averages instead of standard deviations. (For example, if the
adjustment factor were 20% and the average interest were 10%, then
the maximum interest rate would be 12%.) Initially with banks
argued for a large adjustment factor (and therefore a higher cap),
while and the government sought a lower factor. One banker said
that he expects the final factor to be a compromise between the two
positions, probably around 15-20%. The banker explained that the
new approach could have benefits for both the government and banks.
Initially the new methodology will establish a lower interest cap
than the current approach (which the government wants), but over the
medium term it will be more stable (which is what the banks want).
Liquidity Fund
6. (SBU) The two sides agreed to establish a liquidity fund to
support banks that experience a run on deposits. Currently, since
Ecuador is dollarized, there is no lender of last resort, and all
banks maintain large reserves (held largely offshore) to shelter
themselves from a sudden outflow of deposits. The GOE
representatives and bankers agreed that the liquidity fund would be
made up of a combination of required reserves (currently held by the
Central Bank), bank contributions, and a government contribution.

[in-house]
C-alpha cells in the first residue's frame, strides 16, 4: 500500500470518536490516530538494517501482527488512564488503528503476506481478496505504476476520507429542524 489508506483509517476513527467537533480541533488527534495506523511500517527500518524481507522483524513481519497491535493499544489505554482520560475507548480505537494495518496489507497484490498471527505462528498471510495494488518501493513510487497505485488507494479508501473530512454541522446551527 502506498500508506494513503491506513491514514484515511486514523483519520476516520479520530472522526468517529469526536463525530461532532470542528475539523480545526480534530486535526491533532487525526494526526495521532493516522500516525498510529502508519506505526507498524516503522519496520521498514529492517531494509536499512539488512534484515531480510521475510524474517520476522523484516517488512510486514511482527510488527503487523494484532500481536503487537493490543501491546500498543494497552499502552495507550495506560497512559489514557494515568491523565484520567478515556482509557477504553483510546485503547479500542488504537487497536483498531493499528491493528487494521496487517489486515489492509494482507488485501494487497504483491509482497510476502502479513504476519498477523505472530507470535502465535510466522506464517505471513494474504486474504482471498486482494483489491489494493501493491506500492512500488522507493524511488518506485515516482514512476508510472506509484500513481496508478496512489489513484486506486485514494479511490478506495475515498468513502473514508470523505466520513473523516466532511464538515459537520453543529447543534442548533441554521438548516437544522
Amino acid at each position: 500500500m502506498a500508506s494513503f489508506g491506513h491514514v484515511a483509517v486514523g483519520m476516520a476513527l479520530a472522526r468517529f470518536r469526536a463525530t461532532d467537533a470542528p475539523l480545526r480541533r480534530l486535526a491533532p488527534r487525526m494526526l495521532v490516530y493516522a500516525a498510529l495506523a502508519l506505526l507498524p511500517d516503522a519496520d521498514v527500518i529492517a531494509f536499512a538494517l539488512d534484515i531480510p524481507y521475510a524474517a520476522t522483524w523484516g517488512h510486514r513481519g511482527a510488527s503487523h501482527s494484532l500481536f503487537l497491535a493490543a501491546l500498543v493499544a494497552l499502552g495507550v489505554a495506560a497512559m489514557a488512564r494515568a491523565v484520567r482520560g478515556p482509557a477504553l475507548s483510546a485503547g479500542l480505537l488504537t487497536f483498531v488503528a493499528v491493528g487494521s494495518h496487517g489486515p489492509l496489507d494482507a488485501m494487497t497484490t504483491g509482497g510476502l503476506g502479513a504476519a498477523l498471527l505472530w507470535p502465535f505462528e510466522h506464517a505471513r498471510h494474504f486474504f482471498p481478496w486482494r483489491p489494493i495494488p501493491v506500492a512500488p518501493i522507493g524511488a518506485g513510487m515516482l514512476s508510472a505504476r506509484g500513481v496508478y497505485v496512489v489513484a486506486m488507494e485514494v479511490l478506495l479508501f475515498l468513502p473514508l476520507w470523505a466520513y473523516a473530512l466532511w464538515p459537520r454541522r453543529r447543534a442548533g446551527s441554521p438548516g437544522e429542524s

The two sides agreed the funds should be jointly managed, but
disagreed on whether the government or the private sector should
have control.
New Deposit Insurance Fund
7. (SBU) The bankers and the GOE also agreed to establish a new
deposit insurance fund, although our interlocutors did not discuss
any specifics. Ecuador currently has a deposit guarantee agency,
but all of the banks' current contributions are used to compensate
depositors who lost their savings in the 1999 banking crisis, so in
effect there is no fund to shelter current depositors.
Improve Efficiency
8. (SBU) Neither the GOE nor our private sector interlocutors
thought that the agreed package would produce a notable drop in
interest rates, which is what Correa is looking for. They said that
they also agreed on a modest package of measures that would lower
costs (such as ending some mandated fees paid by the banks) and
improve efficiency (for example, the liquidity fund might free up
more bank resources for lending, and one banker hinted that the GOE